I have recurrent head and neck cancer. A year ago, I received an end-stage diagnosis with a prognosis of months. The surgeons said that the tumour at the base of my tongue was inoperable.
Out in the Canadian winter. The wind causes the redness in my cheeks, but that’s also a side effect of pembrolizumab.
Yet here I am this morning, skiing down a trail by the Ottawa River. How and why?
Because we just got the report from my most recent CT scan. In the wretched prose they apparently teach in Med School, the radiologist begins:
The previously described tongue base lesion is not identified. No other soft tissue lesion of the neck identified.
Get it? THEY CAN’T EVEN FIND THE TUMOUR. How did this happen?
Here I should tell you an inspiring story of how I fought on the beaches, fought on the landing grounds, fought in the fields and in the streets, fought in the hills; how I never surrendered and never gave up.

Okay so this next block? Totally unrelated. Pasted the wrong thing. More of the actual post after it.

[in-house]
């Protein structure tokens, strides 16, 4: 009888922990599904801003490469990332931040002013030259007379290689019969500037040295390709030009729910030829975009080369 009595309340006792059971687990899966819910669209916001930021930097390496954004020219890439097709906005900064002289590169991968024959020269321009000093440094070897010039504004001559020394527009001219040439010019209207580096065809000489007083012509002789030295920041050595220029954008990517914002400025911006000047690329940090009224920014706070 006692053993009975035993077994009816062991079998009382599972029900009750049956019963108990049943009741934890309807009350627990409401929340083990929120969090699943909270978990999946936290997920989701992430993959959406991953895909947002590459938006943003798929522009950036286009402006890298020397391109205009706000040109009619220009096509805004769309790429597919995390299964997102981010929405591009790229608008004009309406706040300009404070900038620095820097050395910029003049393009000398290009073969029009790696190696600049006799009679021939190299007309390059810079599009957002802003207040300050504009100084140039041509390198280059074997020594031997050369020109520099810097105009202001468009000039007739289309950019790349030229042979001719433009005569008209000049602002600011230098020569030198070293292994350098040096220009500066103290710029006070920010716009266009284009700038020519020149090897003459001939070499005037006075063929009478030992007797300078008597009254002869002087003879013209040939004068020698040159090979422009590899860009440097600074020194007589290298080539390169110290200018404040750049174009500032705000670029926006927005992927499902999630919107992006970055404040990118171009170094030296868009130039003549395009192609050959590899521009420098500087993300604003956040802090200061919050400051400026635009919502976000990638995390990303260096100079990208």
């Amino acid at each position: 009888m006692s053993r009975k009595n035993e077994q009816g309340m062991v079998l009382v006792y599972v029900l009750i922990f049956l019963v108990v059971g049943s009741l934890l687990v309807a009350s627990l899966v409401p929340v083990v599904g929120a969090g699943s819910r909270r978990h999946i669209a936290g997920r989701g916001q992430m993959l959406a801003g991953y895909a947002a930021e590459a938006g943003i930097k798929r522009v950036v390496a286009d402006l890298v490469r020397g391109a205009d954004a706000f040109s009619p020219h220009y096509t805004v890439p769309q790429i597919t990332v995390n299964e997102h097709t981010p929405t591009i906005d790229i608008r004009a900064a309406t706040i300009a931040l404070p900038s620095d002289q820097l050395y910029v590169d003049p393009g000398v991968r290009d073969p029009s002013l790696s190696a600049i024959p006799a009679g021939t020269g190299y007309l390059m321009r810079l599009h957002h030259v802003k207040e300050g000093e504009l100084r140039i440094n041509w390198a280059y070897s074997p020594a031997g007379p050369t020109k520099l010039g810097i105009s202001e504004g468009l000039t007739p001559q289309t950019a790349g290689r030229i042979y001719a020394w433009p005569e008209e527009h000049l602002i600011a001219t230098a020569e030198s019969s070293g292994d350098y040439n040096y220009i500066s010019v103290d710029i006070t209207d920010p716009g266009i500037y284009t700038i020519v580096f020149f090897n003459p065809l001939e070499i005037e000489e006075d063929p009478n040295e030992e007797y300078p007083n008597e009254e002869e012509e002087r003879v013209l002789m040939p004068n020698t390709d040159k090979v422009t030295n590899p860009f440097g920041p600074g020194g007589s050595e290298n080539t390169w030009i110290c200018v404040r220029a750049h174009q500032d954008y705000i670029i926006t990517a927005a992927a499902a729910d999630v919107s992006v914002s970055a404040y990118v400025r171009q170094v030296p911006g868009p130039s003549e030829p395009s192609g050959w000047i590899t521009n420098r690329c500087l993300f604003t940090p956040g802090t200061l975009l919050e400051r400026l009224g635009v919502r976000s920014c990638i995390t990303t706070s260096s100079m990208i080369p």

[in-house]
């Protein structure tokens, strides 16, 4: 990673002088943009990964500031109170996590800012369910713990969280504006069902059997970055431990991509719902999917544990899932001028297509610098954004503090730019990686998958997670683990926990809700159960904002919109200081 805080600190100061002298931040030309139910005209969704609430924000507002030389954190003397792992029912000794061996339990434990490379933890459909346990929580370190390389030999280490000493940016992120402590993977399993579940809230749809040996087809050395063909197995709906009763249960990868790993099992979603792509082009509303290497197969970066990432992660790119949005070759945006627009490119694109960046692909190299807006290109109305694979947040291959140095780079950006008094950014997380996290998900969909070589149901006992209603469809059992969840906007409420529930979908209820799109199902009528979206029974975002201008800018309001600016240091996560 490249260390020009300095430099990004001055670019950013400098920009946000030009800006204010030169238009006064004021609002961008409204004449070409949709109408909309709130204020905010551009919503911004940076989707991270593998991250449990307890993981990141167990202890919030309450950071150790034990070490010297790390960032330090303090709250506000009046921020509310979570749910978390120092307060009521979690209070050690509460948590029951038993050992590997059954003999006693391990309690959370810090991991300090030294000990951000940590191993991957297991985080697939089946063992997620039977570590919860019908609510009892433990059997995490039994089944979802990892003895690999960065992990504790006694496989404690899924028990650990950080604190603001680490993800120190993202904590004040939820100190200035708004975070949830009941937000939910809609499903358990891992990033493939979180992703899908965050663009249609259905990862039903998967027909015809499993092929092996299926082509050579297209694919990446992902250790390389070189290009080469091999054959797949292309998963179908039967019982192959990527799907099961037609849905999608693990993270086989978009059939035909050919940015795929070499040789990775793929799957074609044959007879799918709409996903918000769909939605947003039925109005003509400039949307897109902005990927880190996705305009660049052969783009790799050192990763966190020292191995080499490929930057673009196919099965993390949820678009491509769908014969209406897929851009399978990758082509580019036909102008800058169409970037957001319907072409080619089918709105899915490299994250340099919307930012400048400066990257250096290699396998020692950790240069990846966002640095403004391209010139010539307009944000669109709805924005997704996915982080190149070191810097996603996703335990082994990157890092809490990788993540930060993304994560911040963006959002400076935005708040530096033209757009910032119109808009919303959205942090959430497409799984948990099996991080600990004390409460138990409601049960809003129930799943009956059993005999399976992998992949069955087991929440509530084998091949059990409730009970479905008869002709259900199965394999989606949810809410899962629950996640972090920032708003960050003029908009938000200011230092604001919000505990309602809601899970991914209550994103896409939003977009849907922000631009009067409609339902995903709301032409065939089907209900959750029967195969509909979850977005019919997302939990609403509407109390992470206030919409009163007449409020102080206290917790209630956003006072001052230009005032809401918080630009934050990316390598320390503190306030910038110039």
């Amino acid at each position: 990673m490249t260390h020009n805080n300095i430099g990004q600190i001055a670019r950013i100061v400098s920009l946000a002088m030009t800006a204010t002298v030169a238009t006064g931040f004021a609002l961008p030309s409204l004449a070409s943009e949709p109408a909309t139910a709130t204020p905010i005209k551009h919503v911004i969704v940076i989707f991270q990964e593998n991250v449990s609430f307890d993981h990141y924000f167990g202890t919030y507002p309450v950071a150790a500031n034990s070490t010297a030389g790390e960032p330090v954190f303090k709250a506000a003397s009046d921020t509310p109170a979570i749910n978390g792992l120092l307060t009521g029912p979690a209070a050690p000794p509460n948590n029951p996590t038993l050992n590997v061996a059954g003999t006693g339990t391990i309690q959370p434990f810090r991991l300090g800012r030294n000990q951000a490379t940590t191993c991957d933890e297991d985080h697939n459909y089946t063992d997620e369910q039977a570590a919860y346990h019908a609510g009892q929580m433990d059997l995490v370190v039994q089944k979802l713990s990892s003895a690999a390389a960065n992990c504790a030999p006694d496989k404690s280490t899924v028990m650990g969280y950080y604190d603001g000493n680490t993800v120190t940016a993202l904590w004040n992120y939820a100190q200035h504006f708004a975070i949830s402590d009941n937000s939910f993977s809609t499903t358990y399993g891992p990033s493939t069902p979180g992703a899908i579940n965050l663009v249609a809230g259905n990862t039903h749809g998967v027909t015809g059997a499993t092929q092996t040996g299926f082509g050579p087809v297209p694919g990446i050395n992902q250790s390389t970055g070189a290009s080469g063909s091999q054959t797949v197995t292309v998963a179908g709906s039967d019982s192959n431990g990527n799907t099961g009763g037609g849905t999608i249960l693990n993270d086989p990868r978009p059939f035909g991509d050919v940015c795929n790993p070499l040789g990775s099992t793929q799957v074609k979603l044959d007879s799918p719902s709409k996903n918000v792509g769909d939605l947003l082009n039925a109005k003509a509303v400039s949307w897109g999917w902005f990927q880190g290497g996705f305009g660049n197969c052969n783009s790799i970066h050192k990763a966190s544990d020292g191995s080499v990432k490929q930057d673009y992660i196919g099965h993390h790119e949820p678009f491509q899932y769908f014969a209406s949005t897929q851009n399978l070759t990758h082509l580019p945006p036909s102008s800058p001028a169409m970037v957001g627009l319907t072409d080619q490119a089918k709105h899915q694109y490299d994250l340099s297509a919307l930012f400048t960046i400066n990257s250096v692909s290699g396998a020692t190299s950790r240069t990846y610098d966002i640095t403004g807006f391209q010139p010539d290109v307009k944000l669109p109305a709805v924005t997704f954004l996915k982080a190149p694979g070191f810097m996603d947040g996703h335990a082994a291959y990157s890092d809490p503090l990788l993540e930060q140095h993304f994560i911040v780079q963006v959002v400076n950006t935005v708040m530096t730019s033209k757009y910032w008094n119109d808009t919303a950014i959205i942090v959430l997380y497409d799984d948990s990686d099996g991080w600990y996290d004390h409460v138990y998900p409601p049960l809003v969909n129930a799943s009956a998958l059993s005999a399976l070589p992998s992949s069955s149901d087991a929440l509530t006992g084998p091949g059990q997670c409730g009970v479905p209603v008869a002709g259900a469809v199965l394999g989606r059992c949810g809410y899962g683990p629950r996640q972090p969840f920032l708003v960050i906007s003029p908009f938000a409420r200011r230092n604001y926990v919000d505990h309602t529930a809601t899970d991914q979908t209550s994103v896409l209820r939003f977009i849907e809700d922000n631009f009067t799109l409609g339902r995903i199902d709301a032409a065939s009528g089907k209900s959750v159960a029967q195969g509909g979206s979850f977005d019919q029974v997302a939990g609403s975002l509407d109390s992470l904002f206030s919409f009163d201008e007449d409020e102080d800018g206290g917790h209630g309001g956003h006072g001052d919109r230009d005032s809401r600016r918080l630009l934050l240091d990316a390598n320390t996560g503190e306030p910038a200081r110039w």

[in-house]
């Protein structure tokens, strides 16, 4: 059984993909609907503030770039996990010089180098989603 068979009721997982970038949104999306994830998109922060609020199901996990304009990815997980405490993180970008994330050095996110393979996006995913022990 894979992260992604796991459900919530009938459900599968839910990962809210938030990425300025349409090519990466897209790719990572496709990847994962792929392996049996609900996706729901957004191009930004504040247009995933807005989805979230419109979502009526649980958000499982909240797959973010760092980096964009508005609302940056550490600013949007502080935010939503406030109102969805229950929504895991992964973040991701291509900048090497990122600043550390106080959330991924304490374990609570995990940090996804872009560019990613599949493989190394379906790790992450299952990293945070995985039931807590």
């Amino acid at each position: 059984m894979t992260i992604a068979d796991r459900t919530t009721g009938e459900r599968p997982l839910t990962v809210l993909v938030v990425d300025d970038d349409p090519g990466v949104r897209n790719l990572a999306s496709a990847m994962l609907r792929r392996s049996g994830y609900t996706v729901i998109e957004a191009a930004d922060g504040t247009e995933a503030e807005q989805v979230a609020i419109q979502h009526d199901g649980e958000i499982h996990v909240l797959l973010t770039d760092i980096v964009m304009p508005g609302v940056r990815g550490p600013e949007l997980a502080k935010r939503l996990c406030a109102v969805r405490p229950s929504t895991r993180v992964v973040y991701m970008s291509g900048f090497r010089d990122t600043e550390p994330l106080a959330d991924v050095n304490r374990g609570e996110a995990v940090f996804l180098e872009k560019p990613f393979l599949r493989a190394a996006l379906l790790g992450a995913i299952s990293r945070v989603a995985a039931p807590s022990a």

Did I fight? I have worked out every day I’ve been sick (albeit, on the worst days, the workout was just a long dog walk). But all that did was keep me sane. My tumour shrugged off 35 sessions of radiation that killed nearly everything else in my throat. Possibly my pushups entertained it.
What’s killing my tumour is pembrolizumab, the immunotherapeutic drug that the chemotherapy unit drips into my veins every three weeks. It works by disabling the molecular mechanisms whereby the tumour evades my immune system. The drug works only with a small group of people whose immune system is calibrated in just the right way, and I am such a person. The remission is a pure unmerited gift.
How do I go forward from here? The odds are still that cancer will come back to kill me. There are likely a few cells somewhere, multiplying away. If they survive, these cells will eventually evolve a new way to counter my immune system that the pembrolizumab cannot fix. If so, cancer will return.
After having been through an extended period of facing death every day, I’d be a fool to think that “my life is saved.” I have an extension for which I am deeply grateful. I hope I can use it well.
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The post Cancer Journal: The Gift of Time first appeared on The Incidental Economist.